Heads dotted the tables. Students smiled, sharing stories in the warmth of the Student Lounge. Chatter danced with the energy in the air at the LGBT Student Mixer. On Aug. 31, a new club took shape.
The Saddleback College Rainbow Collective marks space for the diverse LGBT community at Saddleback College.
Around three in five LGBTQ students aged 18-40 attended a four-year college on a national level, according to the UCLA Williams Institute in a May 2022 report. 33% of these students were bullied, harassed, or assaulted on their campus.
The Rainbow Collective is home to this community at Saddleback.
“The Rainbow Collective wants to create a safe environment for LGBTQ+ students and allies,” according to the club’s mission statement. “By having club meetings, we aim to create a community of students who want to promote acceptance among others while having fun.”
Donnie Mineo, a Career Guidance Specialist at Saddleback, is one of the club’s staff advisors. Growing up in a religious community, Mineo hid his sexuality as a student. Even those who were openly gay never vocalized it. Hiding his identity, he says, became an “addiction cycle”; finding a supportive church became difficult.
The pattern continued into his career, where Mineo still did not disclose his sexuality. Since coming out, he has found support for “all identities under the rainbow.”
Mineo is now head of the Lavender Affinity Group for the South Orange County Community College District. The group advises the district on practices surrounding the LGBT community, including planning, hiring and funding.
“We can all grow as humans if we accept all, and that’s one of those major tenements,” Mineo says. “But somehow, it’s more difficult for some to do that than others. So I would choose to be in the area of caring and loving other people”
At meetings of the college’s Rainbow Collective club, students are able to express their personal experiences.
Jay found out about the Rainbow Collective through the Student Interest Fair. A nonbinary and bisexual student, Jay was interested in finding voices to talk to within the LGBT community.
“I have recently been getting more into finding people in the community, finding voices to talk to,” Jay said. “The queer community in any space has been, like even if there’s not a strong vocal presence, there’s always been, like, no matter where you go you know at least one queer person.”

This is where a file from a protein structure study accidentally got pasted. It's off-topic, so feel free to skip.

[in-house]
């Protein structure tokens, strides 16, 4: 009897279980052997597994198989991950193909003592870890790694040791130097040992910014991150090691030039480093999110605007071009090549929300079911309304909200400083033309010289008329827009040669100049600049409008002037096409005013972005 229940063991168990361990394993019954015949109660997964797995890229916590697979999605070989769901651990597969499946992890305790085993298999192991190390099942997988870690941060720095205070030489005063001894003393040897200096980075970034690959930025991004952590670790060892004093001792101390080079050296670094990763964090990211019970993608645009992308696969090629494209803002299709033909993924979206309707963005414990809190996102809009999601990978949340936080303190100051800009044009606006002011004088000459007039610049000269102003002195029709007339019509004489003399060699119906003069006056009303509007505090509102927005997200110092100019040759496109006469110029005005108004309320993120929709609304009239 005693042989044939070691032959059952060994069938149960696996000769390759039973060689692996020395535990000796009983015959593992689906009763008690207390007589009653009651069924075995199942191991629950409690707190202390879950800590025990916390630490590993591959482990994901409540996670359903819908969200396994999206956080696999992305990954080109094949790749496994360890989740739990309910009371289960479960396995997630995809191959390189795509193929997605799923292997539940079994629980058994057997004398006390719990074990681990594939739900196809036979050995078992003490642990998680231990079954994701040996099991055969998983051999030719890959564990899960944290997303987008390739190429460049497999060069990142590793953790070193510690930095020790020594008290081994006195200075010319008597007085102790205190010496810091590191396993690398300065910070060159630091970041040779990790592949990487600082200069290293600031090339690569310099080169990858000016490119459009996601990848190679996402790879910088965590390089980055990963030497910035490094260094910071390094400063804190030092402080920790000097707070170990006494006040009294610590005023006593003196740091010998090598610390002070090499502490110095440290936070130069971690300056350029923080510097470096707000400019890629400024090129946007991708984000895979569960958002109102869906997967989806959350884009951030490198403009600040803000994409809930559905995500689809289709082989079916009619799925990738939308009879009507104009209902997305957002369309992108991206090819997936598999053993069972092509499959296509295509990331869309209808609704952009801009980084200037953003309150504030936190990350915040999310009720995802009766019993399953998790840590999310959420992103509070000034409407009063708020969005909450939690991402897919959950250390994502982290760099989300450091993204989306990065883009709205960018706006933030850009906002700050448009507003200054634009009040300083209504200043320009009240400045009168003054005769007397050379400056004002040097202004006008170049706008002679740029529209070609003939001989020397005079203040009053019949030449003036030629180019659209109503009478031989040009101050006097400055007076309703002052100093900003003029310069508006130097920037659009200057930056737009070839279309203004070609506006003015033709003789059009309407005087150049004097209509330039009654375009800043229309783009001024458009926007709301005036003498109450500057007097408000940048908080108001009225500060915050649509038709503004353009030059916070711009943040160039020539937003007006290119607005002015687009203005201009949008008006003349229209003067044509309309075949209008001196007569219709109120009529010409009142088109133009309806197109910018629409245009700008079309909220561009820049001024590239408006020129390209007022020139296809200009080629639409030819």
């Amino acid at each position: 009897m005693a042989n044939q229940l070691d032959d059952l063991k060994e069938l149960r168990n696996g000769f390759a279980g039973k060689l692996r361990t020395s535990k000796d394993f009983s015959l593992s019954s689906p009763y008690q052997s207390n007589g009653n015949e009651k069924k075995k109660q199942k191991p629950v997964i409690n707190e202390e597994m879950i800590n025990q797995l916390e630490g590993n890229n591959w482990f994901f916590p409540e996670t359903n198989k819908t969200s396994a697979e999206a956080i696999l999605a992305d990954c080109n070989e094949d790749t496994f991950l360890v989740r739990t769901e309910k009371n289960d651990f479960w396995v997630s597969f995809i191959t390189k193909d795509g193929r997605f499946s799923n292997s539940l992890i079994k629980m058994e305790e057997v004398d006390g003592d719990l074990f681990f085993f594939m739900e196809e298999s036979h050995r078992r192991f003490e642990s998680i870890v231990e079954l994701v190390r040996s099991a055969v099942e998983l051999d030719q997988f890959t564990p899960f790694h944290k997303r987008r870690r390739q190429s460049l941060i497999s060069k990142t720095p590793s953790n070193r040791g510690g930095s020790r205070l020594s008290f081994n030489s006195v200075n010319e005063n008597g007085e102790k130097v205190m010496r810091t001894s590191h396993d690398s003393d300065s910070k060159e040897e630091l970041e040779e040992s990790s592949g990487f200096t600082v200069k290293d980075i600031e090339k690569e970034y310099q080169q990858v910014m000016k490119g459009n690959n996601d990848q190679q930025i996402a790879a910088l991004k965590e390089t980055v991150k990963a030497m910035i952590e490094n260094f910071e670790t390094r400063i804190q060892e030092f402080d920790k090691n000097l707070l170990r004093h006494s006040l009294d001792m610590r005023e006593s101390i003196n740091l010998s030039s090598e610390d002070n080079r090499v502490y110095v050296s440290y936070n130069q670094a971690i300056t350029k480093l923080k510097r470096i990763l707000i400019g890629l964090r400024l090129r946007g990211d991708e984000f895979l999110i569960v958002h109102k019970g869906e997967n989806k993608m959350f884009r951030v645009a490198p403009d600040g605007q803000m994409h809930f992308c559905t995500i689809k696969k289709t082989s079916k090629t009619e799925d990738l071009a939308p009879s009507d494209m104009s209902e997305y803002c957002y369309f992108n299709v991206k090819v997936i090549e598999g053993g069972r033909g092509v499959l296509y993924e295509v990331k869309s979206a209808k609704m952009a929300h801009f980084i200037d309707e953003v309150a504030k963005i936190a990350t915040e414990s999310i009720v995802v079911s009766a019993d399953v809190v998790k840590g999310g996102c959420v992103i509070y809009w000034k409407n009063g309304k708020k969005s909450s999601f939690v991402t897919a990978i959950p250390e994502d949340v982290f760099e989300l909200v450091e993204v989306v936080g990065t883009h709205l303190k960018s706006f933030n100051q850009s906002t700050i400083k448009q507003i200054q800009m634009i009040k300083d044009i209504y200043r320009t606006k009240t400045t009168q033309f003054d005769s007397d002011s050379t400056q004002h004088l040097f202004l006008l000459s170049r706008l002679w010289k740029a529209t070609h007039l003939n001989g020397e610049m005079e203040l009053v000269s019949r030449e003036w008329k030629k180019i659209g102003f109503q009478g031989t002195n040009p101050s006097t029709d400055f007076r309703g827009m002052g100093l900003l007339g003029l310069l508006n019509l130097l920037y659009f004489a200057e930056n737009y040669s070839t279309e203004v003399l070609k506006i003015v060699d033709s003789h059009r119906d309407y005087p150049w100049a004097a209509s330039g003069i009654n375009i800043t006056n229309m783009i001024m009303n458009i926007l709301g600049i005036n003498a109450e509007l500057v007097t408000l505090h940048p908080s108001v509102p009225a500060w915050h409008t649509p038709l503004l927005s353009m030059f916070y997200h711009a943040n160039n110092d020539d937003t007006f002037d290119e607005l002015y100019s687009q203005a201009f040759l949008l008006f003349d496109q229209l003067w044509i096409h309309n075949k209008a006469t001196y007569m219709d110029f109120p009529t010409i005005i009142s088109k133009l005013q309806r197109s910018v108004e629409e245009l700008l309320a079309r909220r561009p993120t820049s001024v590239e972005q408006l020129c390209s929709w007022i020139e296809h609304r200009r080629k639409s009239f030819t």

In their community, some students prefer to use pronouns not associated with either male or female genders. Thus, other pronouns may be referenced.
Students interviewed requested that their last name not be used.
Club member Kai grew up autistic, which affected the way they sought an LGBT community.
“There is a lot of stigmatization of neurodiversity within the queer community. There is a lot of acceptability politics going on. A lot of more neurotypical queer people will make fun of neurodivergent queer people for being weird or cringey as a way of, like, gaining more social capital in the rest of the world,” Kai said.
Because of their autism, Kai didn’t feel as strong a desire to seek out a queer community due to social burnout.
“Generally, as an autistic queer person, everyone I meet is just somewhere on that spectrum. Everyone I find myself enjoying their presence,” Kai said.
Dance instructor Steve Rosa has been at Saddleback for six years. As a Rainbow Collective advisor, he feels supported as a nonbinary staff member.
“I didn’t feel comfortable expressing myself in some situations or settings,” they said. “Over the years I’ve been able to find my community of faculty and staff and also students…and feel more empowered to really live my truth.”
Rosa said they feel academic communities aren’t built for their community.
“My goal as an educator here is to make sure that our students feel seen,” they said.